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South Jersey

`Big J' trustees add 5 new members

Monday, July 21, 2003

Courier-Post Staff

The nonprofit group that operates the Battleship New Jersey Memorial and Museum has expanded its board of trustees.

The new members come from backgrounds ranging from business development and fund-raising to sports.

The board wants to increase exposure and financial support for the Waterfront museum, said Pat Jones, co-chairwoman of the Home Port Alliance.

The new trustees are:

  • Peter A. Luukko of West Chester, Pa., who is president of Comcast-Spectacor Ventures, which oversees First Union Center and First Union Spectrum in Philadelphia.

  • David Kessler of Cherry Hill, founder of Sterling Medical Services and a former real estate developer.

  • Assemblywoman Nilsa Cruz-Perez, D-Camden, an Army veteran and waterfront development executive.

  • Rodney Sadler of Camden, harbormaster of Wiggins Park Marina just north of the battleship.

  • Sal Paolantonio of Haddon Township, an ESPN correspondent who covers professional football and baseball. He is a former print journalist who wrote a book about late Philadelphia Mayor Frank Rizzo.

    Luukko, who has helped attract large audiences to events and entertainment venues, said it is a pleasure to support the community and preserve history.

    Paolantonio, an ex-Navy officer, called the battleship a "living, breathing classroom of history."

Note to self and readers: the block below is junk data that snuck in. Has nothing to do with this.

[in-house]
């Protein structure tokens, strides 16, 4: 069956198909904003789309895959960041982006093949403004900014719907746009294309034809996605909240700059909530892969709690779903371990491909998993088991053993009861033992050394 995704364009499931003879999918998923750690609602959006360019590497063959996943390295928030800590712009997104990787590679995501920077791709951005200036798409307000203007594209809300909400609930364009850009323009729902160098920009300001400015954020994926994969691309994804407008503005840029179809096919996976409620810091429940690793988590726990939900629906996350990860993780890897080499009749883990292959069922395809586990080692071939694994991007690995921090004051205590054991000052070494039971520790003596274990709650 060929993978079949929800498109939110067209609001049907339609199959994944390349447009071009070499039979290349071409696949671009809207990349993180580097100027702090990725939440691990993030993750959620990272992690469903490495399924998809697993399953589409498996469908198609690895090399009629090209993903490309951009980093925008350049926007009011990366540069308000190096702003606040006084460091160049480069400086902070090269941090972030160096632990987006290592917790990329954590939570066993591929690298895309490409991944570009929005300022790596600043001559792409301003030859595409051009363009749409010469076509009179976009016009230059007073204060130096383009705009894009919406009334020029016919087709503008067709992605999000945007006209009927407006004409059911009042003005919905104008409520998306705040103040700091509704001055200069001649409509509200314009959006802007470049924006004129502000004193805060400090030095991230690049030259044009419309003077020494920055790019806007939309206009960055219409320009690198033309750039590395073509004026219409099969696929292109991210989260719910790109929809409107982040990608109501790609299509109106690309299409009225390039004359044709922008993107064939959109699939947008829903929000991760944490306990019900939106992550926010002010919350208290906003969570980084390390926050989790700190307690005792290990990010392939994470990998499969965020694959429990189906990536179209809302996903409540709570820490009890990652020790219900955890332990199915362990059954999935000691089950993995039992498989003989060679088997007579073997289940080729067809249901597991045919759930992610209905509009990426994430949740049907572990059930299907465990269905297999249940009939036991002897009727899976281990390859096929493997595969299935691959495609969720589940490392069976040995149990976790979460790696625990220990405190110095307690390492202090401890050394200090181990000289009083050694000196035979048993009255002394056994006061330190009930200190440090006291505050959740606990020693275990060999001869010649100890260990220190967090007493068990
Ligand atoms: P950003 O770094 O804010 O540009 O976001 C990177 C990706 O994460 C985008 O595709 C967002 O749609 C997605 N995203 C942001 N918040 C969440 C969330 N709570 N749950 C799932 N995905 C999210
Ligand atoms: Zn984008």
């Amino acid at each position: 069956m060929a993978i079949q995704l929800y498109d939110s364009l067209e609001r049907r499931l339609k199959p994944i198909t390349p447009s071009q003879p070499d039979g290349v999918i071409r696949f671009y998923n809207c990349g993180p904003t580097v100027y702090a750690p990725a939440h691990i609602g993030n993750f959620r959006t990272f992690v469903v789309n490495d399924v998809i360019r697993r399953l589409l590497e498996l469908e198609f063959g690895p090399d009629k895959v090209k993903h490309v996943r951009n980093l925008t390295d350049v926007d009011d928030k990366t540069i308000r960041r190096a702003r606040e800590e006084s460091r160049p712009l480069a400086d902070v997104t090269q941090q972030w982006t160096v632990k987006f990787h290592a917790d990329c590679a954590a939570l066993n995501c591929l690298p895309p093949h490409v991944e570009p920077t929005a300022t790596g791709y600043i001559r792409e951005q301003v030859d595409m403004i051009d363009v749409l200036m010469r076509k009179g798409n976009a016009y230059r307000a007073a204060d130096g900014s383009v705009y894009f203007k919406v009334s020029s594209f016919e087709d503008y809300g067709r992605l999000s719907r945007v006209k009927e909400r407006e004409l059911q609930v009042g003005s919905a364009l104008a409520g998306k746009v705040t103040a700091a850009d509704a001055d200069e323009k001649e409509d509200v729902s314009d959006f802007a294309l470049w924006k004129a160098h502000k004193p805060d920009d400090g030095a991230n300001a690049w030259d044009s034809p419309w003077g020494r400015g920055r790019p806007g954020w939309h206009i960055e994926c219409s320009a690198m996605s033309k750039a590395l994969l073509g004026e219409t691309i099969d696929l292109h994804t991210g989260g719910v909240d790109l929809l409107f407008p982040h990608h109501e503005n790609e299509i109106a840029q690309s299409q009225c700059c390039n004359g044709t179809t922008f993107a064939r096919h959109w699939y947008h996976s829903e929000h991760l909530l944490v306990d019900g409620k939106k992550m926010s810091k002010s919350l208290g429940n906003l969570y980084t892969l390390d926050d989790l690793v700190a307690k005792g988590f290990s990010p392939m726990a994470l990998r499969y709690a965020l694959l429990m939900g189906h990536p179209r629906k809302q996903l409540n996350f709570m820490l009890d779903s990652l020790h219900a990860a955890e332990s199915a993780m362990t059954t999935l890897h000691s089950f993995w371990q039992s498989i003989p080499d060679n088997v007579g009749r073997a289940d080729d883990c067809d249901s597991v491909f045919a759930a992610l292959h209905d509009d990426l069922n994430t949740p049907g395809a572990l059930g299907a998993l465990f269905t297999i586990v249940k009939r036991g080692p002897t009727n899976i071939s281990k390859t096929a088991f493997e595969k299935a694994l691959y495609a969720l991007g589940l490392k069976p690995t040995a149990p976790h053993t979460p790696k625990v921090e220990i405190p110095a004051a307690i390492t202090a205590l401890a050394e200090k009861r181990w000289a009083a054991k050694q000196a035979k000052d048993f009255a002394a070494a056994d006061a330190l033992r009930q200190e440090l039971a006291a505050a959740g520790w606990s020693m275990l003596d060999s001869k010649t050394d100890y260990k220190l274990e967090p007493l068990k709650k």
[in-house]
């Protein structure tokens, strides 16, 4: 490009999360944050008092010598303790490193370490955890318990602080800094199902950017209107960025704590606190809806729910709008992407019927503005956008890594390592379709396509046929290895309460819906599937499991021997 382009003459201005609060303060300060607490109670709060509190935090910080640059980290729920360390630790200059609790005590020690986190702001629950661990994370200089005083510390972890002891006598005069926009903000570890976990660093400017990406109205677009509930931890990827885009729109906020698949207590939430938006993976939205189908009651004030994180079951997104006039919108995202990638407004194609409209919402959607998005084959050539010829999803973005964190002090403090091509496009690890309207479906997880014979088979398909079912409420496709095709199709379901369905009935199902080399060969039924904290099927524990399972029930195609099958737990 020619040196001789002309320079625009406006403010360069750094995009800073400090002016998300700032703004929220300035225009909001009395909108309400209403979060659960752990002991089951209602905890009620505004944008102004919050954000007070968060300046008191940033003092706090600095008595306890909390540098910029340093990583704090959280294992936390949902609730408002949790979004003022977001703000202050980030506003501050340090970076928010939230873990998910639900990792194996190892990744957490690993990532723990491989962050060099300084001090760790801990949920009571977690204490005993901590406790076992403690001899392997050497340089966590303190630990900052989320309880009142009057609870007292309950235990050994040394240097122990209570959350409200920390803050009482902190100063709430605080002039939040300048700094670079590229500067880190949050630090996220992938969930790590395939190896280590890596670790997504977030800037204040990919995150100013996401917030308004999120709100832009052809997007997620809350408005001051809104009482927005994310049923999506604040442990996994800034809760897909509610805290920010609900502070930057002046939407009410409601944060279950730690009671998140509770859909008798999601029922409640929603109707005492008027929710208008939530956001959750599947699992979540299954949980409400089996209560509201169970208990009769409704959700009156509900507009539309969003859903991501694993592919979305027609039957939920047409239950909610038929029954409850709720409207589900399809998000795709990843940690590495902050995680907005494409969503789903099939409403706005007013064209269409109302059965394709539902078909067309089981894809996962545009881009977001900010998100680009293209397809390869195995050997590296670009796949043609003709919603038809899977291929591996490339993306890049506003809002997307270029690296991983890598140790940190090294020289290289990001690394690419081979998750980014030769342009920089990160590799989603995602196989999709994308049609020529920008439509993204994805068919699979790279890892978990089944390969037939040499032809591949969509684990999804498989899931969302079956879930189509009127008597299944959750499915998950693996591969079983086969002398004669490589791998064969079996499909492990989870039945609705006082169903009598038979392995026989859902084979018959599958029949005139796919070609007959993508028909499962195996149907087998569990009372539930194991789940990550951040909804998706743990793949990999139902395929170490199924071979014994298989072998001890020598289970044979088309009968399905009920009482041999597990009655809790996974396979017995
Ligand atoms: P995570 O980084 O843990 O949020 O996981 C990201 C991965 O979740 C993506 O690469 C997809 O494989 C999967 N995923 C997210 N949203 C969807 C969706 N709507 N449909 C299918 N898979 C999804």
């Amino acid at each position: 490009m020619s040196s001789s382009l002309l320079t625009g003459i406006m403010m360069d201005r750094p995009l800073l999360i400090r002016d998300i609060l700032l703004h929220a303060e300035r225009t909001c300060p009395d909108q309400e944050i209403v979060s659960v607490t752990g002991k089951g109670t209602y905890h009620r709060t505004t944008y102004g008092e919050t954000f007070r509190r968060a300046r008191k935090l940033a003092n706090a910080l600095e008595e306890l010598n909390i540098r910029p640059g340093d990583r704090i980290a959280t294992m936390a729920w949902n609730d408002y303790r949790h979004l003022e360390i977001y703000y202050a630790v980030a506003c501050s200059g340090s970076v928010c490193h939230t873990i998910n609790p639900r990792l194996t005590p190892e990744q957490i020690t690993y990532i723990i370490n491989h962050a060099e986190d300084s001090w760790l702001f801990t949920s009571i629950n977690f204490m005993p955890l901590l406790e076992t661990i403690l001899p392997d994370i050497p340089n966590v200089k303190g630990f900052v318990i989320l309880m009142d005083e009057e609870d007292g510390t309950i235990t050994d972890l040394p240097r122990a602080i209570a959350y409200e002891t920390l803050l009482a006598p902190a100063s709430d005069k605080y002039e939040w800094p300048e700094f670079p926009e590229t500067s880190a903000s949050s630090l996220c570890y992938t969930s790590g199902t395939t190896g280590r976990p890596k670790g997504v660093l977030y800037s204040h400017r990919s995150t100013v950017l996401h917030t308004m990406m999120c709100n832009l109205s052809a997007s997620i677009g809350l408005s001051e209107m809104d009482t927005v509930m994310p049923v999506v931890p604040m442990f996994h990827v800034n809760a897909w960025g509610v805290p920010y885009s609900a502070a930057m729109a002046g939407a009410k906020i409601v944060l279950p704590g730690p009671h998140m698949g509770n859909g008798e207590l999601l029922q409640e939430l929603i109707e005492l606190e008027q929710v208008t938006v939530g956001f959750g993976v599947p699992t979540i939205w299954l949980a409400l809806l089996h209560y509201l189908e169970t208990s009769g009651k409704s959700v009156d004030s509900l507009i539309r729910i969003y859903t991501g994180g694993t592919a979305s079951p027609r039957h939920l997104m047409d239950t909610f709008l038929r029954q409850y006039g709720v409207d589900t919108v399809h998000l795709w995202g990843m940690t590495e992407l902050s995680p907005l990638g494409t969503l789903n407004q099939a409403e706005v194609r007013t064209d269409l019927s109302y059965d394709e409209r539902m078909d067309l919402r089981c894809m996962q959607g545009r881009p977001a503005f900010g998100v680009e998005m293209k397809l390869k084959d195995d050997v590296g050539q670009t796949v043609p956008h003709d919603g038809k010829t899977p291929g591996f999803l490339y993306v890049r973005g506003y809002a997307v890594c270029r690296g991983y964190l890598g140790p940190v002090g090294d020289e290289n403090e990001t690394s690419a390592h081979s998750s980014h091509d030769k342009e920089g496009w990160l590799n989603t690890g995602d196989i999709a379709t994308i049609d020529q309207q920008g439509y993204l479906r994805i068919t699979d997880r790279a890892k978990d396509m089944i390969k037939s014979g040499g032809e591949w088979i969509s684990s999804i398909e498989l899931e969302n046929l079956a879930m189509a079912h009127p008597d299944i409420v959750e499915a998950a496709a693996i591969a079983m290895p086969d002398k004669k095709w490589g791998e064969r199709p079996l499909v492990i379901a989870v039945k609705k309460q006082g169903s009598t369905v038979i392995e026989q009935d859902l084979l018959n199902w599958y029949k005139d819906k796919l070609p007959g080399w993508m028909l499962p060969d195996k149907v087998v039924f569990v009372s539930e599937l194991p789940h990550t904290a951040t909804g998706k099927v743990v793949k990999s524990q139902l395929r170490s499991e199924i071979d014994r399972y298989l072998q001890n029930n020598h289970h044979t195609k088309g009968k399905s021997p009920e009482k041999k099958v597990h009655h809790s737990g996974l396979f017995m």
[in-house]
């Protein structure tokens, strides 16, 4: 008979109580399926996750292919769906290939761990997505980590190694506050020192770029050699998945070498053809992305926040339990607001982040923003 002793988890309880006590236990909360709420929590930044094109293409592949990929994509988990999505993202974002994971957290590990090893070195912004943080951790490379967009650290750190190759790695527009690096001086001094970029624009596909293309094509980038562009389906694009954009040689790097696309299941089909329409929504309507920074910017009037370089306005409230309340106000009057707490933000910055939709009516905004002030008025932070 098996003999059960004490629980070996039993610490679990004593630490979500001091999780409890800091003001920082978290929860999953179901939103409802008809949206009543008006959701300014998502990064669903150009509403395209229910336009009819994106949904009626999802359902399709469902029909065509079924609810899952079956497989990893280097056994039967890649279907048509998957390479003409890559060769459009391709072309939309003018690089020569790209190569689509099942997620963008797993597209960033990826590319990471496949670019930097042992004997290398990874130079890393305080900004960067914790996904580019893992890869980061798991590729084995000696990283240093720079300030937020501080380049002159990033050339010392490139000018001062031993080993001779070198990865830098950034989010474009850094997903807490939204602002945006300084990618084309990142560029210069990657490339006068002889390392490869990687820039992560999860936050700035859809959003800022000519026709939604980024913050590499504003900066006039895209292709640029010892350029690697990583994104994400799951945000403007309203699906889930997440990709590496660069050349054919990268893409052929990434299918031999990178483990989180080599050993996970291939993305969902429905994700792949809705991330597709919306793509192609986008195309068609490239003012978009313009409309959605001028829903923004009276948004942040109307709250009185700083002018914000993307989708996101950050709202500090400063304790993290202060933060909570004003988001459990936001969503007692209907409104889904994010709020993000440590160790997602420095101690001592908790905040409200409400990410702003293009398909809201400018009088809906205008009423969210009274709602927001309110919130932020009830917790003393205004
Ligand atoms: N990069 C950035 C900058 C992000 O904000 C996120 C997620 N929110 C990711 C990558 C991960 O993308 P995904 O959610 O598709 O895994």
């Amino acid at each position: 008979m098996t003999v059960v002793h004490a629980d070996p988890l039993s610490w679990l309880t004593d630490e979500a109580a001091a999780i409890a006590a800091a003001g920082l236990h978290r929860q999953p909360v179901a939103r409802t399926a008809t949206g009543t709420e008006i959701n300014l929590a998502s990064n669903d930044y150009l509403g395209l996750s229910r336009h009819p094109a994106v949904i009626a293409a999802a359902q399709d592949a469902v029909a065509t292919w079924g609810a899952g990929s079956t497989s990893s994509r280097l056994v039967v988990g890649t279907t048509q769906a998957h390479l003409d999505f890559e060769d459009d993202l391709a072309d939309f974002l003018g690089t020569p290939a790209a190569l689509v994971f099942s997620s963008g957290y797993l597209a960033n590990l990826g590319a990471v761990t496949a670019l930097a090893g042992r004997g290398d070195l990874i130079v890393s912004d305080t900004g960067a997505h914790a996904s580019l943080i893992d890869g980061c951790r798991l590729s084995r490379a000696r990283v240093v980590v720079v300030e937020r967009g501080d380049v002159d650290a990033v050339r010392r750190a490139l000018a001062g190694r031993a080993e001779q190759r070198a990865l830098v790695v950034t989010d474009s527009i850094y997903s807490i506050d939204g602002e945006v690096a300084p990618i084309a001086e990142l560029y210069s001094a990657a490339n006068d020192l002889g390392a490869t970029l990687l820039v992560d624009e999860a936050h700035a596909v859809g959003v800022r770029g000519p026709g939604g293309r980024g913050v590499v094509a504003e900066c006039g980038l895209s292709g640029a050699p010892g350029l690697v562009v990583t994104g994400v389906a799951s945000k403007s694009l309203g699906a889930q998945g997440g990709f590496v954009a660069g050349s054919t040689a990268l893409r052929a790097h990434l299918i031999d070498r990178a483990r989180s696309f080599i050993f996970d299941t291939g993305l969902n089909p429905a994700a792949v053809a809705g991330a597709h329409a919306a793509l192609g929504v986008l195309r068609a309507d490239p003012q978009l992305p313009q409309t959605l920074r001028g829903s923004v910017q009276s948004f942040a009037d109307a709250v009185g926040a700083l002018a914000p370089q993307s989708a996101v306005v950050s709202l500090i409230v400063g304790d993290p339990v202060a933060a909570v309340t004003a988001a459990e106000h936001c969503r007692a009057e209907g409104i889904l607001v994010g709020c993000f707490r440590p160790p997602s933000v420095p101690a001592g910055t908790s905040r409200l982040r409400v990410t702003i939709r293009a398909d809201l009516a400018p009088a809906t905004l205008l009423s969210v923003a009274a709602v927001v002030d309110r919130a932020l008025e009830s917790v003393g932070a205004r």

"I have a love of the ship and the Navy, and I thought I could take my contacts in the communication industry and help the ship become more of an attraction up and down the East Coast," he said. "It's in a great location . . . and more people should be made aware of what it has to offer."

    Sadler, whose father helped build the New Jersey as a shipfitter at the former Philadelphia Naval Shipyard, said he expects to enjoy serving as a trustee.

    "I've been involved in ship preservation like Lightship Barnegat and the Ship Preservation Guild for years," he said.

    The New Jersey is the most decorated battleship in Navy history with 19 campaign stars. It served in World War II, the Korean War and the Vietnam War. It was retired in 1991 and opened as a museum in October 2001.

    Troy Collins, president and chief executive officer of the Home Port Alliance, said he is thrilled with the new members. Collins called them a "wonderful complement" to retired military veterans, politicians, business members, state representatives and waterfront planners already on the board.

    Making the battleship successful is demanding and complicated, added Jay Hadley, chairman of the trustees' fund-raising development committee.

    "We are developing a very aggressive, high-profile marketing program," said Hadley, vice president of development for Cooper University Hospital. "I am excited about how things are going."

    Though Collins said the alliance will never add a corporate reference to the museum's name, it will offer "marketing and philanthropic opportunities" for companies to sponsor areas or programs to help meet its annual $5.7 million budget.

    "As with any nonprofit cultural institution, fund-raising is key and board development is a continual process," Collins said. "We're proud to have built a dynamic group of trustees that is fully committed to the . . . ship as a monument to military valor."

    Reach Carol Comegno at (609) 267-9486 or

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